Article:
The congregational review we did at MMF in the summer of 2016 identified an interest in “Spiritual Disciplines” and further discussion revealed some confusion about the term.  So, this winter I will begin a seven part series titled “Let God Change You” that will include a discussion of some spiritual disciplines and how they can be part of God’s Spirit making us more like Christ.  The series (almost) forms the acronym “W.O.R.S.H.I.P”

Week 1. Designed to Worship—exploring the purpose of spiritual disciplines

Week 2. “Worship”: Valuing the Right Stuff—practices that address the most important thing in life

Week 3. “Openness” to a God You Can’t Control—practices that let the light in

Week 4. “Relinquishment”: Letting Go in a World Dedicated to Accumulation—practices that lead to authenticity and surrender

Week 5. “Sharing” Your Life in a Culture Designed for Privacy—practices that lead us to interdependence and community

Week 6. “Hearing” from God—practices that form the mind of Christ in us

Week 7. “Incarnating” Jesus—practices that let us be Jesus to the world

Week 8 (sorry, won’t have time for this). “Praying” My life—practices that lead me to pray without ceasing

This Sunday, I will be introducing what spiritual disciplines are and why spiritual formation is essential to being Christian.  In advance, I invite you to read through Adele Ahlberg Calhoun’s list of 88 spiritual disciplines and the desires they address.  You can find the list in her book “Spiritual Disciplines Handbook”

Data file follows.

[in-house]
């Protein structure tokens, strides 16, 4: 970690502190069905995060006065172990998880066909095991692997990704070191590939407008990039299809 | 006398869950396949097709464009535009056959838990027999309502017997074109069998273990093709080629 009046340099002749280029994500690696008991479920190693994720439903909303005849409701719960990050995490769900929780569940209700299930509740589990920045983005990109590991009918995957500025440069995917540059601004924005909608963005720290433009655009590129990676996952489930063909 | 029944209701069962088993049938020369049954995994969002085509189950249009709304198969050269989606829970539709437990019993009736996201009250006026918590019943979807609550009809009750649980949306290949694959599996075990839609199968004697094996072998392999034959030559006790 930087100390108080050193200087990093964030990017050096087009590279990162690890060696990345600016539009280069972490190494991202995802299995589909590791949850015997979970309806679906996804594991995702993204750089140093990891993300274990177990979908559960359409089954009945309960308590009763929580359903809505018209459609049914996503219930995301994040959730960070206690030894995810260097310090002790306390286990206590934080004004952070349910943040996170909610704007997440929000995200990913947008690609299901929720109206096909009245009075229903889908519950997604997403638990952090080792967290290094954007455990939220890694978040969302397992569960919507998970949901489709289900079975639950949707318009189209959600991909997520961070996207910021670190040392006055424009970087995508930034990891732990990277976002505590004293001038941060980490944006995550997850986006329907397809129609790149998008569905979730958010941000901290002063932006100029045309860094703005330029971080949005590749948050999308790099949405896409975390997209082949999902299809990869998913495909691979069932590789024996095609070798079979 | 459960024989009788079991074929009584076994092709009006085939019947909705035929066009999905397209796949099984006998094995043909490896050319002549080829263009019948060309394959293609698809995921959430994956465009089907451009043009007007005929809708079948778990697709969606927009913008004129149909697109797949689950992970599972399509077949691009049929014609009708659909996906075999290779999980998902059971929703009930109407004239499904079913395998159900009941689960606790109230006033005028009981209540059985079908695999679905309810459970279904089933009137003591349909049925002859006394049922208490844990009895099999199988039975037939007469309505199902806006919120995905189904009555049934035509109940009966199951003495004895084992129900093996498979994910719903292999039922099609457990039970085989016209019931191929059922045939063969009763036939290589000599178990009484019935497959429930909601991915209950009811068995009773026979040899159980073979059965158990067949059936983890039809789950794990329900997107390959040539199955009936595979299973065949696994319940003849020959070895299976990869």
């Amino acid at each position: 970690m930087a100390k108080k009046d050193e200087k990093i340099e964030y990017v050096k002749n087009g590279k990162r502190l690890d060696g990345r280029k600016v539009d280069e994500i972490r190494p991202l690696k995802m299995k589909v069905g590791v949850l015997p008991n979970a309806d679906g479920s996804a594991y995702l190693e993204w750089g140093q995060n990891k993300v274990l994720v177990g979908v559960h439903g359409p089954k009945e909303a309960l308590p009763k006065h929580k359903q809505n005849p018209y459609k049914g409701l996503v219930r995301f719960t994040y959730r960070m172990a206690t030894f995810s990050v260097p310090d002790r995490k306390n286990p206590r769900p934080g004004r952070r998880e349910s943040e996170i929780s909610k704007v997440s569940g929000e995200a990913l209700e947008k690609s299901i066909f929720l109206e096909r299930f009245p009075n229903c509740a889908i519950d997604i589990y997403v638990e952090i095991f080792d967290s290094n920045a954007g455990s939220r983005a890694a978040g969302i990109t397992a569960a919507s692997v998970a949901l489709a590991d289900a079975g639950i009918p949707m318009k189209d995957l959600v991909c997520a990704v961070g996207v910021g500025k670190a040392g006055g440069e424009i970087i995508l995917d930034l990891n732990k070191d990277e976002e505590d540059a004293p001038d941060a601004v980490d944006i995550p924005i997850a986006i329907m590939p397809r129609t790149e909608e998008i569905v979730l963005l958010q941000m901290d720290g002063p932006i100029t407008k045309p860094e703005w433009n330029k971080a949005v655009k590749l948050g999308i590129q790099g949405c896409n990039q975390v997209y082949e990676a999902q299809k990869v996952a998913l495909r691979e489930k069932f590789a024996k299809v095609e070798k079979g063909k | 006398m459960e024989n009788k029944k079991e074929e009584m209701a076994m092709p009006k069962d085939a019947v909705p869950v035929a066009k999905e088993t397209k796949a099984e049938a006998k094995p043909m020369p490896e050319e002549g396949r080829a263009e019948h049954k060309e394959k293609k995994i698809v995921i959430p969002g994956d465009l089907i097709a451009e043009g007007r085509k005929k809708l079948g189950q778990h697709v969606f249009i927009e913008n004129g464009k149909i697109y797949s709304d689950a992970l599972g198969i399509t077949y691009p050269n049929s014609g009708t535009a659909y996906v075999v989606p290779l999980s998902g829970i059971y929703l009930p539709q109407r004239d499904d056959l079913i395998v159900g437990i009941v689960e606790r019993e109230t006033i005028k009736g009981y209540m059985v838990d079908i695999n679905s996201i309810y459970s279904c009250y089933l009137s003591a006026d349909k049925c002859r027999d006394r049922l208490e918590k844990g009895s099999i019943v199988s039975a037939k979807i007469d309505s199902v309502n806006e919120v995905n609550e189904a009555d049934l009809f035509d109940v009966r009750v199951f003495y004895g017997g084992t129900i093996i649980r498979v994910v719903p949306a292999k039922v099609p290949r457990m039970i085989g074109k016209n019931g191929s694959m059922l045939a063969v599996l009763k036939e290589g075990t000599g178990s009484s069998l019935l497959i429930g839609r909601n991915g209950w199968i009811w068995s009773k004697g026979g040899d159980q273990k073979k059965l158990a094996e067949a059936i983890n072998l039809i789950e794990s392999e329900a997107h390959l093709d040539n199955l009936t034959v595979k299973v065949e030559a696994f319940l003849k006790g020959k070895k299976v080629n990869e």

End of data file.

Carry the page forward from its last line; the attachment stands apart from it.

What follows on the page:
2017 Sermons

Dec 3 Advent 1 – Hope: Lead us not into temptation …

Temptation and evil are not topics we discuss much at MMF I think.  But, Advent is the recollection of darkness of our world and the expectation and hope for one who will save us from our sinning, the evil we perpetuate, the systems of evil that infiltrate the world, and the evil that seeks to control us, break us, and destroy us.  This Sunday we will be talking and singing and praying about our hope that God is a trustworthy guide to whom we plead “Lead us not into temptation, but deliver us from evil.”

“She will bring a son to birth, and when she does, you, Joseph, will name him Jesus—‘God saves’—because he will save his people from their sins.” – Angel to Joseph, Matthew 1:21 (MSG)

Scripture readings:

Matthew 1:18-24  (Birth of Jesus)

James 1:1-8,12-17

Nov 12 Peace Sunday: “Forgive us our trespasses as we forgive…”

I think it’s wonderfully appropriate that this part of our study of the Lord’s Prayer should fall on Peace Sunday.  Forgiveness is, after all, the basis of our peace and reconciliation with God and in the world.  A year ago our theme was forgiveness so this Sunday I won’t spend a lot of time on the issues we discussed last year.  Instead I want to consider the interplay that Jesus emphasizes in this prayer between God’s forgiveness and us forgiving others.  It can’t be ignored.  Also, I’m interested in how the Lord’s Prayer as a whole can be a guide for us to pray for those who hurt us.  E.g. What does it mean to say “Our Father…” with Joe (who offends me) on my mind?  Finally, some homework for you: I invite you to consider what kind of different offenses the words “trespasses”, “debts”, and “sins” make you think of.  E.g. who invaded your space this week?  Who owes you?  Who doesn’t live up to your standards?